Charlotte Augst – Kaleidoscope Health
One ever present risk in thinking strategically is to be too strategic. Or rather, to be too abstract, losing sight of the messiness of today in the excitement of the far tomorrows. Convincing strategies address recognisable problems (even if making the problems recognisable is part of the strategic process) and, perhaps most importantly, convincing strategies get to the future by starting in the present. There is no value in the most glorious of futures if you can’t get there from here.
This post is a brilliant example of why that is. How, it asks, with clearsighted perspective of very personal experience, can we hope to deliver a future strategy without understanding and addressing the gap between where we are and where we want to be?
Peter Jackson – IDEO Stories
Not so many years ago, this would have been a very radical post. It is a measure of progress that the core message – services should be designed with an understanding of customers – now seems obvious. But it’s still well worth reading both for the overall clarity with which the case is made, and for some neat turns of phrase. Governments tend to start with a policy which may eventually be expressed as a service; customers experience a service and will discern dimly – if at all – the policy which ultimately drives it. And those two things are not only different in themselves, they can also have different cycle times: ‘just because a major new policy only comes around once in a lifetime, doesn’t mean you only have one chance to implement it.’
There is a sweet spot in any job, or more generally in understanding any organisation, when you still retain a sense of surprise that anything could quite work that way, but have acquired an understanding of why it does, and of the local application of the general rule that all organisations are perfectly designed to get the results they get. Matt has reached the six month mark working in NHS Digital, and has some good thoughts, which are partly about the specifics of the NHS, but are mostly about humans and service design. This is part 1, there is also a second post on creating a design team to address those issues.
Laurence – Global Village Governance
Nothing ever quite beats the description of a service by somebody who has just used it – or tried to use it. This is a good example of the genre – applying for ‘National Super’ (or state pension) in New Zealand. As turns out to be the case surprisingly often, even if all or most of the steps work well enough individually, that’s still a very long way from the end to end service working well. And where, as in this case, one step in the process fails, the process as a whole goes down with it. One common problem, which we may also be seeing in this example, is that service providers are at constant risk of defining their service more narrowly than their service users do.
Cassie Robinson – Medium
Starting with user needs has become the axiomatically correct way of framing almost any government design problem. That’s a great deal better than not starting with user needs, but it also carries some very real risks and problems. One is that it tends to a very individualistic approach: the user is a lone individual, whose only relevant relationship is with the service under consideration. The wider social network, within which we are all nodes, doesn’t get much of a look in. Another is that we risk prioritising the completion of a process over the achievement of an outcome. Both of those addressed in this post, which directly challenges what has become the conventional starting point.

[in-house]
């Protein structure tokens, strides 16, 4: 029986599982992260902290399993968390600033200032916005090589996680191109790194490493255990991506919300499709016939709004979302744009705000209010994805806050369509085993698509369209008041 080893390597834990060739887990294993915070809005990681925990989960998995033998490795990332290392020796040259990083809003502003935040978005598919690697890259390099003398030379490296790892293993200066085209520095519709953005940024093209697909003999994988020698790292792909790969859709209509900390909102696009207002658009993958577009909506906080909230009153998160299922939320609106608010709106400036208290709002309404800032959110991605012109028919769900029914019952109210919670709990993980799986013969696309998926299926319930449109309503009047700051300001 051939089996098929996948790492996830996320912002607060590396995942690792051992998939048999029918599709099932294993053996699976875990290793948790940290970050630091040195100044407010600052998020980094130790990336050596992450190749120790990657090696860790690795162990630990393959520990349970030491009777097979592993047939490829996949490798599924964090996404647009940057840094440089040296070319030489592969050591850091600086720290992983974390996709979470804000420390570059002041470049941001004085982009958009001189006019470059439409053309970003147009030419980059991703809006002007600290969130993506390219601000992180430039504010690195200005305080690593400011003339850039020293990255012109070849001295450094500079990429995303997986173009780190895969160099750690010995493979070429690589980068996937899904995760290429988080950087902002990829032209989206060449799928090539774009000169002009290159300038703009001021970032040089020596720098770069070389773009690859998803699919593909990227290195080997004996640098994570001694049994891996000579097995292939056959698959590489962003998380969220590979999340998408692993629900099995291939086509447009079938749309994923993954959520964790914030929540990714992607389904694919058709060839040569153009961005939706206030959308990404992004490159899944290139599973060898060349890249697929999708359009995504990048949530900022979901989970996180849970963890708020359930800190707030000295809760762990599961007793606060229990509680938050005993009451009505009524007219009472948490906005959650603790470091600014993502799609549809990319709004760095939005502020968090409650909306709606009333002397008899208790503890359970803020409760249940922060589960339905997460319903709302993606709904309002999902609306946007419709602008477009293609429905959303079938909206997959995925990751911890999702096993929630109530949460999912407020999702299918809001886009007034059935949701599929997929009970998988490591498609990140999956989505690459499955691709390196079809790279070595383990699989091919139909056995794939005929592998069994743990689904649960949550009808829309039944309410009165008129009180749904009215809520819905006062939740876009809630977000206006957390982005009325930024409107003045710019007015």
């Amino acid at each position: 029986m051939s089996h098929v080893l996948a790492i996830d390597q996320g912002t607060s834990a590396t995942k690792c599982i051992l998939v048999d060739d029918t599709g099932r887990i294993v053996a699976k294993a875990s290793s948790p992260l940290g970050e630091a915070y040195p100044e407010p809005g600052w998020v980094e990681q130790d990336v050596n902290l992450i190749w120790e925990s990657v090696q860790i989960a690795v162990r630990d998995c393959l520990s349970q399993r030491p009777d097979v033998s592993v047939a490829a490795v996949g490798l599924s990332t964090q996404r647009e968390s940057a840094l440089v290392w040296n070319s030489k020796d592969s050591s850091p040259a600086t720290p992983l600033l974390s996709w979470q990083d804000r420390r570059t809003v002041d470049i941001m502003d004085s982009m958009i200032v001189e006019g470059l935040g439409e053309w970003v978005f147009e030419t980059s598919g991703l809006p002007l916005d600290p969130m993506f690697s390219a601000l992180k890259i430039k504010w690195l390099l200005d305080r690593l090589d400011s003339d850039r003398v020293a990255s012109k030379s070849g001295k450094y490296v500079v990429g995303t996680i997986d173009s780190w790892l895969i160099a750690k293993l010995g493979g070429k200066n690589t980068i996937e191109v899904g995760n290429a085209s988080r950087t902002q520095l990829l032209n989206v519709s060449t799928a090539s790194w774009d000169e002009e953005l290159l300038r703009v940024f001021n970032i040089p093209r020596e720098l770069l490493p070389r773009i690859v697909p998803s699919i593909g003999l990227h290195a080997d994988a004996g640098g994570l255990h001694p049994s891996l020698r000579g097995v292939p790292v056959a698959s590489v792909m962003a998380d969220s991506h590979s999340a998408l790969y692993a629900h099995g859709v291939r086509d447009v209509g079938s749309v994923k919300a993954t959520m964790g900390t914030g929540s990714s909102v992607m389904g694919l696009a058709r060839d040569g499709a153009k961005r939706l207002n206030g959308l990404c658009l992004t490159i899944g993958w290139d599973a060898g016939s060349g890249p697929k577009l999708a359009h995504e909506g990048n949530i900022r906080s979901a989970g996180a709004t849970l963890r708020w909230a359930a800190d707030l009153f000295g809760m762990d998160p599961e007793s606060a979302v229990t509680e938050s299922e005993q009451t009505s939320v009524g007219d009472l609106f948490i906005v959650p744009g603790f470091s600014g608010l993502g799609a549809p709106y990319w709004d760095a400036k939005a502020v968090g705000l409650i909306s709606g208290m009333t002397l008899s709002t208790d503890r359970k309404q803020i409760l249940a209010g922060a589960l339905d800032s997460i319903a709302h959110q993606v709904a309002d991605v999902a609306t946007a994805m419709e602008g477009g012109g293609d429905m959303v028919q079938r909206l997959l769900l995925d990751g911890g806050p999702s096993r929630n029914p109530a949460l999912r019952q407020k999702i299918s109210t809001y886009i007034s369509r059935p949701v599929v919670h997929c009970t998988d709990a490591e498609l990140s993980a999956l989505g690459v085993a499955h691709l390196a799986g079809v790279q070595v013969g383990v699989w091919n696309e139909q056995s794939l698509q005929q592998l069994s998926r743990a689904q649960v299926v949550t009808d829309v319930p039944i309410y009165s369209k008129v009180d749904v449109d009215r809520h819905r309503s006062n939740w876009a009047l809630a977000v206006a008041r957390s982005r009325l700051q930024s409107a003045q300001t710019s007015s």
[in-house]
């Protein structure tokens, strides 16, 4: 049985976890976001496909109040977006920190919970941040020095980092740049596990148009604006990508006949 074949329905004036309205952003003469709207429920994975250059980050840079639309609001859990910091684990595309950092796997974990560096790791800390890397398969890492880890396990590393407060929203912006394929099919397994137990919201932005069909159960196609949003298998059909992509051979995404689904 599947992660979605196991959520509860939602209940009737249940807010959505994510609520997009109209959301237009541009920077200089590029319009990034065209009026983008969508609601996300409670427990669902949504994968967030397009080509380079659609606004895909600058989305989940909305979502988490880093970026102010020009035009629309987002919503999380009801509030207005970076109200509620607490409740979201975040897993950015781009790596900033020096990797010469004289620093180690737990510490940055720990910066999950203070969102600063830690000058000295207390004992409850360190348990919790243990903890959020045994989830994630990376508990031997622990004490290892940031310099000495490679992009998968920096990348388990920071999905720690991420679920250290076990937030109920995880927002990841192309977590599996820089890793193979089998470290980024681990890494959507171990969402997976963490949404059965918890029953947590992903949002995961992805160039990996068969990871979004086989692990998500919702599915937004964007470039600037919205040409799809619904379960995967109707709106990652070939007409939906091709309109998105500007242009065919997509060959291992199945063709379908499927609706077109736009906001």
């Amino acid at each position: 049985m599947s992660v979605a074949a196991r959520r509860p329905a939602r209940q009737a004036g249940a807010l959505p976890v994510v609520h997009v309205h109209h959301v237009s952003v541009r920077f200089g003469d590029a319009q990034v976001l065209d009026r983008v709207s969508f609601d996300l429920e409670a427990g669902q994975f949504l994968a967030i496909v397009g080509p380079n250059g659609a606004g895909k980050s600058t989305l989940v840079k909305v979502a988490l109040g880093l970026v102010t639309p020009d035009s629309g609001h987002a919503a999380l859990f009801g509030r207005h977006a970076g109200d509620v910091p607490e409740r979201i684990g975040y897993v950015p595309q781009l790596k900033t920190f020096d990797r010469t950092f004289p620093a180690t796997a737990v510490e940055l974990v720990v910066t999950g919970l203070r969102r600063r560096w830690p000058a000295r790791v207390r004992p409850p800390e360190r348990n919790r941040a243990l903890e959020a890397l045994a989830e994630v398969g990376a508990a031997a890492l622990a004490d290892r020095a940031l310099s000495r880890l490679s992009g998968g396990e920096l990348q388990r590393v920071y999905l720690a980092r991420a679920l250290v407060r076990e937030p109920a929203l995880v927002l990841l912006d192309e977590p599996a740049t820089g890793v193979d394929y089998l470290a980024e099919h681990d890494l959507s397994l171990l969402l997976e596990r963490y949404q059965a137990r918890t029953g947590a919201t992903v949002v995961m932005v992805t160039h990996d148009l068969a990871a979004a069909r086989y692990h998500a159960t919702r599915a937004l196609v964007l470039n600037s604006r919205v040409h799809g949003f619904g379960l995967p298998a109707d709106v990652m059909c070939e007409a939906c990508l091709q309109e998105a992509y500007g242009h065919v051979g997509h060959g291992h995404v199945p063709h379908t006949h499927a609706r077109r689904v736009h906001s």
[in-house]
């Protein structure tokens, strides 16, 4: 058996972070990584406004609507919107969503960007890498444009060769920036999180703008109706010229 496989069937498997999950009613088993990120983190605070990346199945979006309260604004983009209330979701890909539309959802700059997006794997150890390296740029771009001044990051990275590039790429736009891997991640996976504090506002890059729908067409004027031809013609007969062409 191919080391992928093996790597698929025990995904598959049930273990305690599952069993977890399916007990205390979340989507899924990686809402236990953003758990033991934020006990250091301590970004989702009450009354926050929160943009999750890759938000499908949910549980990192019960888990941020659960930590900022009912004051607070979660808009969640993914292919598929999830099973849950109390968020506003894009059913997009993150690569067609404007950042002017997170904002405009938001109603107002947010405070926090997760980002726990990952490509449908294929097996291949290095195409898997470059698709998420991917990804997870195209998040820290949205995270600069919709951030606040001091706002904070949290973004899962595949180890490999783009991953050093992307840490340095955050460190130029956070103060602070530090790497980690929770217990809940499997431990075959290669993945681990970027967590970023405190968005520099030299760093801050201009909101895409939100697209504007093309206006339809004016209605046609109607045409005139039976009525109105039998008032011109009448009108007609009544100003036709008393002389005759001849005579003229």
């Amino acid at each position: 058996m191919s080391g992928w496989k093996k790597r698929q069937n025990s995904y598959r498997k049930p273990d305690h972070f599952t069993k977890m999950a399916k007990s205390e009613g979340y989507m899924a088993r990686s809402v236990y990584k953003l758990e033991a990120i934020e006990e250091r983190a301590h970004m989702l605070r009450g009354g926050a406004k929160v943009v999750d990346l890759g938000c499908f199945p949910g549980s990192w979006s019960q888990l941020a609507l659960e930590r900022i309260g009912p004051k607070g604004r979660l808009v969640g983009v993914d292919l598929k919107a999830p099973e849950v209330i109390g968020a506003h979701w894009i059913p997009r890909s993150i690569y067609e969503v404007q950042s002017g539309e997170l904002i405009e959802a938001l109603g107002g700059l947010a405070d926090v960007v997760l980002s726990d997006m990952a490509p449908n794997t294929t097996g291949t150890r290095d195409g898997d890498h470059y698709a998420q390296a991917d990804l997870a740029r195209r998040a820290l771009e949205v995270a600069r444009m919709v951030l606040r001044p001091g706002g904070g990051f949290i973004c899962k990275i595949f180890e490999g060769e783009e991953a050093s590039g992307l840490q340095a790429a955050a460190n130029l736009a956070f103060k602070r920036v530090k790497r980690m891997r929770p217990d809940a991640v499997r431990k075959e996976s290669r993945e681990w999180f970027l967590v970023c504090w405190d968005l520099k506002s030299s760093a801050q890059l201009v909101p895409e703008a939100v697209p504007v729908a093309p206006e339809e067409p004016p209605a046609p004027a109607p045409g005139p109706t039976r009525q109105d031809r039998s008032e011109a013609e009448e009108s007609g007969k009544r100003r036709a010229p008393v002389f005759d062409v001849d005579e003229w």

But perhaps what most distinguishes public services (in the widest sense) from other kinds of service is that there are often social needs which don’t always align with individual needs. The post refers to moral and collective needs, though it’s not entirely clear either whether ‘moral’ is a helpful label in this context or whether in practice moral and collective are being used as synonyms.
If we can’t get discoveries right, we won’t get anything else right that builds on their findings. That becomes ever more important as the language – if not always the rigour – of agile expands beyond its original boundaries. This short post introduces three others which look at planning, starting and finishing a discovery. They aren’t a guide to the tasks and activities of a discovery; they are instead a very powerful and practical guide to thinking about how to make a discovery work. There is a lot here for people who know they are doing discoveries, there may be even more for people who don’t necessarily think of that as what they are doing at all
It is also, not at all incidentally, beautifully written with not a word wasted. These things matter.
Chris Yiu – Institute for Global Change
This wide ranging and fast moving report hits the Strategic Reading jackpot. It provides a bravura tour of more of the topics covered here than is plausible in a single document, ticking almost every category box along the way. It moves at considerable speed, but without sacrificing coherence or clarity. That sets the context for a set of radical recommendations to government, based on the premise established at the outset that incremental change is a route to mediocrity, that ‘status quo plus’ is a grave mistake.
Not many people could pull that off with such aplomb. The pace and fluency sweep the reader along through the recommendations, which range from the almost obvious to the distinctly unexpected. There is a debate to be had about whether they are the best (or the right) ways forward, but it’s a debate well worth having, for which this is an excellent provocation.